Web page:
Tips for an Interface Programmer

    No complicated interfaces


    A programmer often acts as a user interface designer. One can argue whether this is good. However, especially in small companies, this is a reality that cannot be changed.

    I believe that a programmer can make a very decent interface. In this post I would like to collect some tips that will help the programmer more or less successfully plunge into the irrational world of users and design good interfaces.

    I will make a reservation that these tips are more suitable for programmers who are forced to develop user interfaces. That is, for some reason, the company does not have a designer, regular usability testing, the process of designing interfaces, etc.


    User Tasks Any interface is evil. The user uses the product not for the sake of the product, but in order to solve some of his problem. For example, we use the telephone dialing interface not to dial a number, but to talk with another person. The fact of recruitment is a necessary operation that technology imposes.
    Thus, creating every form, dialogue or panel, I constantly ask myself the question: “what user problem do I solve now?”. If it turns out that I'm trying to solve several problems with one form (or panel), then most likely something is wrong. In such cases, you need to think about what is the main function, and what is “not for everyone” features.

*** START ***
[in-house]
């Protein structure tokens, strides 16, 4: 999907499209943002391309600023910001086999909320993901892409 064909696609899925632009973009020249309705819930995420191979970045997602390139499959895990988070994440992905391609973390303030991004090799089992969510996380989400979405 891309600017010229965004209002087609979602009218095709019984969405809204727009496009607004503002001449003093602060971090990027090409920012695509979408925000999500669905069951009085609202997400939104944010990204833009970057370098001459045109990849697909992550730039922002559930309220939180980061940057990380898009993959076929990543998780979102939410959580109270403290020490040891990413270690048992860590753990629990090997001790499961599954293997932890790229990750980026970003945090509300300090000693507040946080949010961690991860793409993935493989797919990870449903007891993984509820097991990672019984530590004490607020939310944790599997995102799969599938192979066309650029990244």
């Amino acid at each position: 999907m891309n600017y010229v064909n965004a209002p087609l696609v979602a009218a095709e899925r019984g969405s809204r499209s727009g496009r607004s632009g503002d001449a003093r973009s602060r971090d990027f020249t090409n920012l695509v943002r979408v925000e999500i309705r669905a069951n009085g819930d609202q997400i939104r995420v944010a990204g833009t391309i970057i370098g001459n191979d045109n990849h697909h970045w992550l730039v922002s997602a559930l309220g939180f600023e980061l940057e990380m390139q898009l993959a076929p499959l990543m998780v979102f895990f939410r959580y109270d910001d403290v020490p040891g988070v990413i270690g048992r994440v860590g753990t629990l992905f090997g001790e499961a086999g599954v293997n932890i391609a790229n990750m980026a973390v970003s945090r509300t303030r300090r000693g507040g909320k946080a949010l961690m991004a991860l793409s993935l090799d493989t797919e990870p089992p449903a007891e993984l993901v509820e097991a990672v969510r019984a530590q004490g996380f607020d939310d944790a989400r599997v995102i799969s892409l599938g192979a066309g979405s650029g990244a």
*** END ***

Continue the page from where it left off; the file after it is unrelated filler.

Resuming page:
Rule 20/80.As you know, 20% of the effort gives 80% of the result. Often, for tasks of 80% of users, 20% of forms / dialogs / panels are enough. Therefore, when creating an interface, you need to be very careful when choosing those twenty key percent.
    Before adding another button, checkbox, field, link, I try to answer the question: “will 80% of users use this function?”. If not, the progressive disclosure technique comes to the rescue .
    For example, here is the settings panel from Firefox:
    The deeper the harder

    It is clear that most users block pop-ups and allow downloading images from everywhere. Only a small number manually specify exception sites.

    Explanations. An interface can be called simple if it does not require further explanation. That is, if for further actions it is necessary to read a small text explaining what's what, then it is very likely that the interface is too complicated. In such cases, I think about whether it is possible to make more interactive control, whether it is worth splitting the process into several steps, adding an explanatory picture, etc.
    For example, to configure the touchpad on macbooks, it looks like this:
    Finger bender

    That is, an explanatory text like “three-finger forward movement on the touchpad moves some applications to the next page” was replaced by a small video, from which everything is clear.